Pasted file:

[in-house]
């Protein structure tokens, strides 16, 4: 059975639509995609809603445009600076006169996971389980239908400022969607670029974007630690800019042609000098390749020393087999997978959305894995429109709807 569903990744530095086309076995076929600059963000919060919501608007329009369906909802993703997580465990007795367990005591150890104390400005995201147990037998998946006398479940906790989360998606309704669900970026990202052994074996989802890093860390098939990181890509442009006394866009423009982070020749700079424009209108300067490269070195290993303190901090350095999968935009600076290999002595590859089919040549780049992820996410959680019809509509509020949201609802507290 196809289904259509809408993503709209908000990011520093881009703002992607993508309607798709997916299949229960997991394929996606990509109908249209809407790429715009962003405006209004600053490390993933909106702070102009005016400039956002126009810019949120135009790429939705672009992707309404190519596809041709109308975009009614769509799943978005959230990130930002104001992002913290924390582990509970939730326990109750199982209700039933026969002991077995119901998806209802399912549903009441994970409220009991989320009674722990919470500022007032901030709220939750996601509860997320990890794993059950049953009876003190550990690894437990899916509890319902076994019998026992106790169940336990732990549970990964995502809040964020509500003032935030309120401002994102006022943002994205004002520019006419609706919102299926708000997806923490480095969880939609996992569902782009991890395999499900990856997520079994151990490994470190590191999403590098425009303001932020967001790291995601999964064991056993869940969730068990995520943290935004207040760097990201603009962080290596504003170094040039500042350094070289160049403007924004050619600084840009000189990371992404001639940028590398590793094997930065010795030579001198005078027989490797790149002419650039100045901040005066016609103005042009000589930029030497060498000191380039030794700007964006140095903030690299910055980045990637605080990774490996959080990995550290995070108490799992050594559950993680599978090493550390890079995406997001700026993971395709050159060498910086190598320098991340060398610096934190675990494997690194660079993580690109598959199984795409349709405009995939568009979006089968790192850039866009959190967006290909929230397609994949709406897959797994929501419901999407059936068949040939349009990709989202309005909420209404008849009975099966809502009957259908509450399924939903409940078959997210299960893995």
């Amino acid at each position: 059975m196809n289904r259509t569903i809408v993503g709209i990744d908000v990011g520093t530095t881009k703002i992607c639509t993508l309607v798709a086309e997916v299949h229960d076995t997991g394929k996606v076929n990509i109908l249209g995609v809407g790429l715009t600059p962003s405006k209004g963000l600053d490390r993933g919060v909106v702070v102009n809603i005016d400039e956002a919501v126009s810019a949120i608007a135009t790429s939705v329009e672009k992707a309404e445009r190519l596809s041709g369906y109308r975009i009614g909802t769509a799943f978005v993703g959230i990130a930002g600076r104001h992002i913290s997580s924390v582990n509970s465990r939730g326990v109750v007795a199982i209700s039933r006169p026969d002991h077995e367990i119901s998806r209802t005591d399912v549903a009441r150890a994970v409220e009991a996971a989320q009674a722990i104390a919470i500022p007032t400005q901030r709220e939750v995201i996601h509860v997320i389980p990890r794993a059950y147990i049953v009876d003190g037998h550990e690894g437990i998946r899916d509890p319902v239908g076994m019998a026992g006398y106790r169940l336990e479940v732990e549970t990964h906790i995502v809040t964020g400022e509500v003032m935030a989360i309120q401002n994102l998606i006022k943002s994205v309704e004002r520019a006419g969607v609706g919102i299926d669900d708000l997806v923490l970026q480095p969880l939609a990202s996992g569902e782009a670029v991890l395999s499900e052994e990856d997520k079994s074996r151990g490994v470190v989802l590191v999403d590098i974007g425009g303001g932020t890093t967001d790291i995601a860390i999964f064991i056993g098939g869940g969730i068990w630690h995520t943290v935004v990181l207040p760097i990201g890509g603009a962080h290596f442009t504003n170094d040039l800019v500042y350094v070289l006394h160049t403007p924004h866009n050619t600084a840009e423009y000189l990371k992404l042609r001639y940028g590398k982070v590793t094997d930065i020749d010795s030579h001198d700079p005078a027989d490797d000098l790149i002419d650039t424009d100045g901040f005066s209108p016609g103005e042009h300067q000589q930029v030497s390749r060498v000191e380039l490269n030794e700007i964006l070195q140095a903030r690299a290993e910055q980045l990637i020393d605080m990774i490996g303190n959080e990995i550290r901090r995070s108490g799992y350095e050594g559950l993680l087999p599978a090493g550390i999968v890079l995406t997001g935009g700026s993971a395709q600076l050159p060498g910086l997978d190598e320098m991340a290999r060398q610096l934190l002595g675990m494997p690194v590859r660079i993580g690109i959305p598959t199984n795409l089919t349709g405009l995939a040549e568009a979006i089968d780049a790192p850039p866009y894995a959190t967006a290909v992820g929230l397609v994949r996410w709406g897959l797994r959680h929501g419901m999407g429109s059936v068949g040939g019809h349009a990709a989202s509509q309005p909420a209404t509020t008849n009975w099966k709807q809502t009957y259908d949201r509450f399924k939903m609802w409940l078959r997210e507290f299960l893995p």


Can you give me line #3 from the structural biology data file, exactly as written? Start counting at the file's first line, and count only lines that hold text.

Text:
């Amino acid at each position: 059975m196809n289904r259509t569903i809408v993503g709209i990744d908000v990011g520093t530095t881009k703002i992607c639509t993508l309607v798709a086309e997916v299949h229960d076995t997991g394929k996606v076929n990509i109908l249209g995609v809407g790429l715009t600059p962003s405006k209004g963000l600053d490390r993933g919060v909106v702070v102009n809603i005016d400039e956002a919501v126009s810019a949120i608007a135009t790429s939705v329009e672009k992707a309404e445009r190519l596809s041709g369906y109308r975009i009614g909802t769509a799943f978005v993703g959230i990130a930002g600076r104001h992002i913290s997580s924390v582990n509970s465990r939730g326990v109750v007795a199982i209700s039933r006169p026969d002991h077995e367990i119901s998806r209802t005591d399912v549903a009441r150890a994970v409220e009991a996971a989320q009674a722990i104390a919470i500022p007032t400005q901030r709220e939750v995201i996601h509860v997320i389980p990890r794993a059950y147990i049953v009876d003190g037998h550990e690894g437990i998946r899916d509890p319902v239908g076994m019998a026992g006398y106790r169940l336990e479940v732990e549970t990964h906790i995502v809040t964020g400022e509500v003032m935030a989360i309120q401002n994102l998606i006022k943002s994205v309704e004002r520019a006419g969607v609706g919102i299926d669900d708000l997806v923490l970026q480095p969880l939609a990202s996992g569902e782009a670029v991890l395999s499900e052994e990856d997520k079994s074996r151990g490994v470190v989802l590191v999403d590098i974007g425009g303001g932020t890093t967001d790291i995601a860390i999964f064991i056993g098939g869940g969730i068990w630690h995520t943290v935004v990181l207040p760097i990201g890509g603009a962080h290596f442009t504003n170094d040039l800019v500042y350094v070289l006394h160049t403007p924004h866009n050619t600084a840009e423009y000189l990371k992404l042609r001639y940028g590398k982070v590793t094997d930065i020749d010795s030579h001198d700079p005078a027989d490797d000098l790149i002419d650039t424009d100045g901040f005066s209108p016609g103005e042009h300067q000589q930029v030497s390749r060498v000191e380039l490269n030794e700007i964006l070195q140095a903030r690299a290993e910055q980045l990637i020393d605080m990774i490996g303190n959080e990995i550290r901090r995070s108490g799992y350095e050594g559950l993680l087999p599978a090493g550390i999968v890079l995406t997001g935009g700026s993971a395709q600076l050159p060498g910086l997978d190598e320098m991340a290999r060398q610096l934190l002595g675990m494997p690194v590859r660079i993580g690109i959305p598959t199984n795409l089919t349709g405009l995939a040549e568009a979006i089968d780049a790192p850039p866009y894995a959190t967006a290909v992820g929230l397609v994949r996410w709406g897959l797994r959680h929501g419901m999407g429109s059936v068949g040939g019809h349009a990709a989202s509509q309005p909420a209404t509020t008849n009975w099966k709807q809502t009957y259908d949201r509450f399924k939903m609802w409940l078959r997210e507290f299960l893995p």